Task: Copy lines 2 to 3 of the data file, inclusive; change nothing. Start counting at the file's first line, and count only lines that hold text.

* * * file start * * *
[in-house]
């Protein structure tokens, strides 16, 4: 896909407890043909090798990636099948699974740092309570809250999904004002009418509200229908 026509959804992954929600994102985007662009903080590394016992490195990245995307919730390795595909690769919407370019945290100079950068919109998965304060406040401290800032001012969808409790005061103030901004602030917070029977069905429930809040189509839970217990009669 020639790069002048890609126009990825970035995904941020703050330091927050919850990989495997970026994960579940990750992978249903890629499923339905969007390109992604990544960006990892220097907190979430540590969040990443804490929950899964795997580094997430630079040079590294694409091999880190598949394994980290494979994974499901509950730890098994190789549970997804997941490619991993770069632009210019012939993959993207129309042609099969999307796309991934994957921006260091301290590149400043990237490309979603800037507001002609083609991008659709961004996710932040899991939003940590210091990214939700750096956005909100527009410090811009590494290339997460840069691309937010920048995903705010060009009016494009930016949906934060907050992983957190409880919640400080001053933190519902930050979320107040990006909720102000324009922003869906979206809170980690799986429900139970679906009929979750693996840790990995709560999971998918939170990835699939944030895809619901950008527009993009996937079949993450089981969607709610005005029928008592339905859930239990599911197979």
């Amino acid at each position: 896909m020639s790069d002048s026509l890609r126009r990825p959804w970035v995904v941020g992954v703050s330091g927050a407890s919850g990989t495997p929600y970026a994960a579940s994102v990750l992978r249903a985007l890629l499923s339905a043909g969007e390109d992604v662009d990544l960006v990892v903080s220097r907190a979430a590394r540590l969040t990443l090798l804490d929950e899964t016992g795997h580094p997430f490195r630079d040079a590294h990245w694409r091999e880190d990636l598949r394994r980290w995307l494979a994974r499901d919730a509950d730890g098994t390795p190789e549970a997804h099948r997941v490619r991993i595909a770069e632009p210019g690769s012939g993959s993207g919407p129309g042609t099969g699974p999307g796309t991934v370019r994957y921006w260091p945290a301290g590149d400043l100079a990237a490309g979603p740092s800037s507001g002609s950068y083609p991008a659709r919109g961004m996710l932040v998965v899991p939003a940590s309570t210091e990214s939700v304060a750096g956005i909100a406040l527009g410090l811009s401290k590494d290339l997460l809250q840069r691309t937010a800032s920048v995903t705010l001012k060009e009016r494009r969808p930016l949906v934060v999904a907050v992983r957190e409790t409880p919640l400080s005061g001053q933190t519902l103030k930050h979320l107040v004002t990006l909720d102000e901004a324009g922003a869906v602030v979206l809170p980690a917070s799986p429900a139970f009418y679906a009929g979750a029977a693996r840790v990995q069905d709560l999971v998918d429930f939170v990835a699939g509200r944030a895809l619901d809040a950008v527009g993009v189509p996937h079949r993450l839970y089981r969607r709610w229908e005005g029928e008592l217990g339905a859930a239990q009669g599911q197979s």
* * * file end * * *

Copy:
């Protein structure tokens, strides 16, 4: 896909407890043909090798990636099948699974740092309570809250999904004002009418509200229908 026509959804992954929600994102985007662009903080590394016992490195990245995307919730390795595909690769919407370019945290100079950068919109998965304060406040401290800032001012969808409790005061103030901004602030917070029977069905429930809040189509839970217990009669 020639790069002048890609126009990825970035995904941020703050330091927050919850990989495997970026994960579940990750992978249903890629499923339905969007390109992604990544960006990892220097907190979430540590969040990443804490929950899964795997580094997430630079040079590294694409091999880190598949394994980290494979994974499901509950730890098994190789549970997804997941490619991993770069632009210019012939993959993207129309042609099969999307796309991934994957921006260091301290590149400043990237490309979603800037507001002609083609991008659709961004996710932040899991939003940590210091990214939700750096956005909100527009410090811009590494290339997460840069691309937010920048995903705010060009009016494009930016949906934060907050992983957190409880919640400080001053933190519902930050979320107040990006909720102000324009922003869906979206809170980690799986429900139970679906009929979750693996840790990995709560999971998918939170990835699939944030895809619901950008527009993009996937079949993450089981969607709610005005029928008592339905859930239990599911197979």
């Amino acid at each position: 896909m020639s790069d002048s026509l890609r126009r990825p959804w970035v995904v941020g992954v703050s330091g927050a407890s919850g990989t495997p929600y970026a994960a579940s994102v990750l992978r249903a985007l890629l499923s339905a043909g969007e390109d992604v662009d990544l960006v990892v903080s220097r907190a979430a590394r540590l969040t990443l090798l804490d929950e899964t016992g795997h580094p997430f490195r630079d040079a590294h990245w694409r091999e880190d990636l598949r394994r980290w995307l494979a994974r499901d919730a509950d730890g098994t390795p190789e549970a997804h099948r997941v490619r991993i595909a770069e632009p210019g690769s012939g993959s993207g919407p129309g042609t099969g699974p999307g796309t991934v370019r994957y921006w260091p945290a301290g590149d400043l100079a990237a490309g979603p740092s800037s507001g002609s950068y083609p991008a659709r919109g961004m996710l932040v998965v899991p939003a940590s309570t210091e990214s939700v304060a750096g956005i909100a406040l527009g410090l811009s401290k590494d290339l997460l809250q840069r691309t937010a800032s920048v995903t705010l001012k060009e009016r494009r969808p930016l949906v934060v999904a907050v992983r957190e409790t409880p919640l400080s005061g001053q933190t519902l103030k930050h979320l107040v004002t990006l909720d102000e901004a324009g922003a869906v602030v979206l809170p980690a917070s799986p429900a139970f009418y679906a009929g979750a029977a693996r840790v990995q069905d709560l999971v998918d429930f939170v990835a699939g509200r944030a895809l619901d809040a950008v527009g993009v189509p996937h079949r993450l839970y089981r969607r709610w229908e005005g029928e008592l217990g339905a859930a239990q009669g599911q197979s």